9. Policy and Derived Privileges (u1, r, acnt11), (u1, w, acnt11),

    (u1, r, acnt21), (u1, w, acnt21), (u1, r, loan21), (u2, r, acnt11), (u2, w, acnt11), (u2, r, acnt21), (u2, w, acnt21), (u2, r, loan21), (u3, r, acnt11), (u3, r, acnt21), (u3, r, loan21), (u3, w, loan21), (u4, r, acnt11), (u4, r, acnt21), (u4, r, loan21) • Tellers can read and write Accounts and read Loans. • Loan Officers can read and write Loans and read Accounts. • An Auditor can read all bank Products. Policy: Possible Derived Privileges:
  10. • Tellers can read and write accounts (in all Branches).

    • Tellers can create and delete accounts in the Branches for which they are assigned. (u1, r, acnt21), (u1, w, acnt21), (u1, r, acnt11), (u1, w, acnt11), (u1, c/d o, Branch1), (u2, r, acnt21), (u2, w, acnt21), (u2, r, acnt11), (u2, w, acnt11), (u2, c/d o, Branch2) Policy: Derived Privileges: Multiple Sub-policies Benefits: • Combats role explosion • Policy combinations • Finer granularity of control RBAC
  11. 11 Prohibitions (Denies) • User denies • u-deny(u, opset, oset).

    User u cannot perform any operation in opset on any object in oset. • Attribute denies • ua-deny(ua, opset, oset). Any user contained in ua cannot perform any operation in opset on any object in oset. Example: u-deny(u1, w, acnt21)
  12. 12 Obligations (Event-Response) • Format: when event-pattern do response •

    Event: successful execution of an operation (e.g., reading an object, or creating a user) or environmental condition. • Event pattern: the context in which an event occurs (e.g., operation, object, user, attributes, time, date etc.) • Response: sequence of administrative operations that may dynamically change the policy configuration.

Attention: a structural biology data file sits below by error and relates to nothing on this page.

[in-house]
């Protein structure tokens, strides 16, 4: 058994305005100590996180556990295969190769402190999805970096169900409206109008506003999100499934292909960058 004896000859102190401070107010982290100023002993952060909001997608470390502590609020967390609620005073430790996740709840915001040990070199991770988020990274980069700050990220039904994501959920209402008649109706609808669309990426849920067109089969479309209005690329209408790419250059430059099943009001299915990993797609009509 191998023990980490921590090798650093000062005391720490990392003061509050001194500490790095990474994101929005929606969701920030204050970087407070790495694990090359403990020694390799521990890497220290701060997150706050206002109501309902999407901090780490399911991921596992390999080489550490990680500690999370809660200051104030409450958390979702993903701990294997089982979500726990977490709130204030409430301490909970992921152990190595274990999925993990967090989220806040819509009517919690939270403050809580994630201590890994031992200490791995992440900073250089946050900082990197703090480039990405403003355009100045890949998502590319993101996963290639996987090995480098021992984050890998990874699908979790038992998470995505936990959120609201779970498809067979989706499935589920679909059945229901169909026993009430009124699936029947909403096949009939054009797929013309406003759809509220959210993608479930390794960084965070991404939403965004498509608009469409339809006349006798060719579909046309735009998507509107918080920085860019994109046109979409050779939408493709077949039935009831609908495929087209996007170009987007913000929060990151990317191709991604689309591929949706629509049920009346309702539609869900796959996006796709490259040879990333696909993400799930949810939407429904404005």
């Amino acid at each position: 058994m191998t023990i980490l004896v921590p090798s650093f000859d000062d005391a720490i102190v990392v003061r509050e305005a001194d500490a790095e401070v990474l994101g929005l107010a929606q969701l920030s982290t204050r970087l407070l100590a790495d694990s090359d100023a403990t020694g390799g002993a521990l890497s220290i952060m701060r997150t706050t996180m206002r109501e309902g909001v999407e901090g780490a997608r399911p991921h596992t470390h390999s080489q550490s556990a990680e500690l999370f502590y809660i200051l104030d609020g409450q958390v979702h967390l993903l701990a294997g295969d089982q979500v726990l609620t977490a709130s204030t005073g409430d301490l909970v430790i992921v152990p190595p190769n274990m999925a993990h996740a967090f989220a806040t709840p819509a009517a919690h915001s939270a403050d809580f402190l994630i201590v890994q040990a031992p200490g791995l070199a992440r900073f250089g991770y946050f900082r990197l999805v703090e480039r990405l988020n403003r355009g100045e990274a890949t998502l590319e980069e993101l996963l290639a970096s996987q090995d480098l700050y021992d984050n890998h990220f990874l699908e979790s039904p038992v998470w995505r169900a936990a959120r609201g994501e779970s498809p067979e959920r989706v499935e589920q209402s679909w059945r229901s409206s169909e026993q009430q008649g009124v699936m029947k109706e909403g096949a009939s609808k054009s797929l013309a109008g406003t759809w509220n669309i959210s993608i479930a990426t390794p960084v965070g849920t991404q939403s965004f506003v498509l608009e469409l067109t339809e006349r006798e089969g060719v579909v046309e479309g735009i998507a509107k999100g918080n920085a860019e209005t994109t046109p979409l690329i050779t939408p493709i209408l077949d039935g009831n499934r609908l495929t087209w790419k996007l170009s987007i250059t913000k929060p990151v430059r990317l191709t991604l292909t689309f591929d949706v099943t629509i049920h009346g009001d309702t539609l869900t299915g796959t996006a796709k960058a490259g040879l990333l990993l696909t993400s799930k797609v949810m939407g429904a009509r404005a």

13. Obligations: when: 5:00PM, do: create ua-deny(Teller, {r, w}, Accounts) when:

    9:00AM, do: delete ua-deny(Teller, {r, w}, Accounts) Example: Teller can only access accounts between (9 AM and 5 PM)
  14. Delegation • Admin. Capabilities: created through associations with admin access

    rights (aars). • One admin can delegate to another though their admin. rights to create associations • Parameterized admin routines used to execute a sequence of admin actions (E.g., Create File Management User (user, user name, user home)*) *created relations, results of u2’s delegated capabilities {r, w, aars}
  15. Example Policy Configurations
 (Combinations of:) • Discretionary Access Control (DAC)

    • RBAC • Communities of Interest (OUs, Regions, Branches, Wards) • Separation of Duty • Time, location • Workflow • Read once, read one at a time • Non-repudiation • Tracking access - I know who can currently access to my data
  16. Implementation and Scale • Centralized policy specification over distributed resources

    with local enforcement • Policy configuration resides in PDP memory as a graph • Accommodates billions of nodes • Linear time algorithms for computing decisions and conducting policy review (over a small portion of graph that pertains to the user)
  17. Policy Review and Resource Discovery • What are the objects

    a user can access? • Who can access an object? • Why can’s a user access an object? • Personal Object System (POS) for displaying authorized objects and object attributes
  18. Summary: Virtual multi-cloud enterprise • Specify and enforce combinations of

    dynamic and static access control policies (e.g., DAC and RBAC) across virtual enterprise (VE) • Policy analytics • E.g., who has access to what objects across VE • Expression, enforcement, and delegation of administrative privileges over VE policy configuration • Centralized audit of access events across VE • Types of applications (Web Services) • Existing applications (e.g., .doc) • NGAC enabled applications (designed with NGAC in mind) • Data base applications
  19. Demo NGAC in Service Mesh